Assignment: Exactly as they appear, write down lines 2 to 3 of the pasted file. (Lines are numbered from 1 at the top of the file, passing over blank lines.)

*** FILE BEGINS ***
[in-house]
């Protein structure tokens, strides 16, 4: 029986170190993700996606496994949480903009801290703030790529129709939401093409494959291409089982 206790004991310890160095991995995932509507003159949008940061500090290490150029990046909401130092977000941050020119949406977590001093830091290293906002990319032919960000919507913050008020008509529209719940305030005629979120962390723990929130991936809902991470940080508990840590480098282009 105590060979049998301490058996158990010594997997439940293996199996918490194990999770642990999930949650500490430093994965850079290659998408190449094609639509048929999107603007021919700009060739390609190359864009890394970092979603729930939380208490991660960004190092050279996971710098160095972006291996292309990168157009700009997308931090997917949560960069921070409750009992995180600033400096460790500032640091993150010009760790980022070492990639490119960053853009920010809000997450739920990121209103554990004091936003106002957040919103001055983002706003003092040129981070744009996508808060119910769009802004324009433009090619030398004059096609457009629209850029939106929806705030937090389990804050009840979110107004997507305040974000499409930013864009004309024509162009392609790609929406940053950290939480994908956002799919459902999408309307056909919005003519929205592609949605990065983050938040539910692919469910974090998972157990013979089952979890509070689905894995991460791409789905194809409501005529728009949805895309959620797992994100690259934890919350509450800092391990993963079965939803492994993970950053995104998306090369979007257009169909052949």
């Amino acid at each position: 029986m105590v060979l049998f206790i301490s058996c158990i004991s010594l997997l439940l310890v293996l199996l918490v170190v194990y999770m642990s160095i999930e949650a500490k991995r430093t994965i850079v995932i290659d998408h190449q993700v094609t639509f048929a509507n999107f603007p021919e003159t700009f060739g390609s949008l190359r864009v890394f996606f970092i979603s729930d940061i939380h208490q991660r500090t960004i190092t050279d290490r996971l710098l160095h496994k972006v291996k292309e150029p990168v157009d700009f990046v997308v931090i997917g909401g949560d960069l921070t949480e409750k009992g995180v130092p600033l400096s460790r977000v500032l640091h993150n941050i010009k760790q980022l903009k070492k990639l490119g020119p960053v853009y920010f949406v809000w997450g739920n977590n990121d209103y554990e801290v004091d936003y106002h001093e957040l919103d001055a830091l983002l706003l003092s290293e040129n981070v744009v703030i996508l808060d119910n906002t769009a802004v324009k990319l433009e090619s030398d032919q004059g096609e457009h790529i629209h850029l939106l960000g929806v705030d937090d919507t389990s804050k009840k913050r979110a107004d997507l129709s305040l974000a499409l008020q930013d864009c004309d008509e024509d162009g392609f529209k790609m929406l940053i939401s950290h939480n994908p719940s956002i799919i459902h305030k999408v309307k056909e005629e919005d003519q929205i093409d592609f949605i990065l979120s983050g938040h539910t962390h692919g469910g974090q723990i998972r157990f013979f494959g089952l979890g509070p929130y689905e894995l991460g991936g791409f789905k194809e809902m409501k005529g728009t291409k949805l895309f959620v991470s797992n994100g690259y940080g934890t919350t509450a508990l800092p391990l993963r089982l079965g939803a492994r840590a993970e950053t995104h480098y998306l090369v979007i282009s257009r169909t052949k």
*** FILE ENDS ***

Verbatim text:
């Protein structure tokens, strides 16, 4: 029986170190993700996606496994949480903009801290703030790529129709939401093409494959291409089982 206790004991310890160095991995995932509507003159949008940061500090290490150029990046909401130092977000941050020119949406977590001093830091290293906002990319032919960000919507913050008020008509529209719940305030005629979120962390723990929130991936809902991470940080508990840590480098282009 105590060979049998301490058996158990010594997997439940293996199996918490194990999770642990999930949650500490430093994965850079290659998408190449094609639509048929999107603007021919700009060739390609190359864009890394970092979603729930939380208490991660960004190092050279996971710098160095972006291996292309990168157009700009997308931090997917949560960069921070409750009992995180600033400096460790500032640091993150010009760790980022070492990639490119960053853009920010809000997450739920990121209103554990004091936003106002957040919103001055983002706003003092040129981070744009996508808060119910769009802004324009433009090619030398004059096609457009629209850029939106929806705030937090389990804050009840979110107004997507305040974000499409930013864009004309024509162009392609790609929406940053950290939480994908956002799919459902999408309307056909919005003519929205592609949605990065983050938040539910692919469910974090998972157990013979089952979890509070689905894995991460791409789905194809409501005529728009949805895309959620797992994100690259934890919350509450800092391990993963079965939803492994993970950053995104998306090369979007257009169909052949």
């Amino acid at each position: 029986m105590v060979l049998f206790i301490s058996c158990i004991s010594l997997l439940l310890v293996l199996l918490v170190v194990y999770m642990s160095i999930e949650a500490k991995r430093t994965i850079v995932i290659d998408h190449q993700v094609t639509f048929a509507n999107f603007p021919e003159t700009f060739g390609s949008l190359r864009v890394f996606f970092i979603s729930d940061i939380h208490q991660r500090t960004i190092t050279d290490r996971l710098l160095h496994k972006v291996k292309e150029p990168v157009d700009f990046v997308v931090i997917g909401g949560d960069l921070t949480e409750k009992g995180v130092p600033l400096s460790r977000v500032l640091h993150n941050i010009k760790q980022l903009k070492k990639l490119g020119p960053v853009y920010f949406v809000w997450g739920n977590n990121d209103y554990e801290v004091d936003y106002h001093e957040l919103d001055a830091l983002l706003l003092s290293e040129n981070v744009v703030i996508l808060d119910n906002t769009a802004v324009k990319l433009e090619s030398d032919q004059g096609e457009h790529i629209h850029l939106l960000g929806v705030d937090d919507t389990s804050k009840k913050r979110a107004d997507l129709s305040l974000a499409l008020q930013d864009c004309d008509e024509d162009g392609f529209k790609m929406l940053i939401s950290h939480n994908p719940s956002i799919i459902h305030k999408v309307k056909e005629e919005d003519q929205i093409d592609f949605i990065l979120s983050g938040h539910t962390h692919g469910g974090q723990i998972r157990f013979f494959g089952l979890g509070p929130y689905e894995l991460g991936g791409f789905k194809e809902m409501k005529g728009t291409k949805l895309f959620v991470s797992n994100g690259y940080g934890t919350t509450a508990l800092p391990l993963r089982l079965g939803a492994r840590a993970e950053t995104h480098y998306l090369v979007i282009s257009r169909t052949k």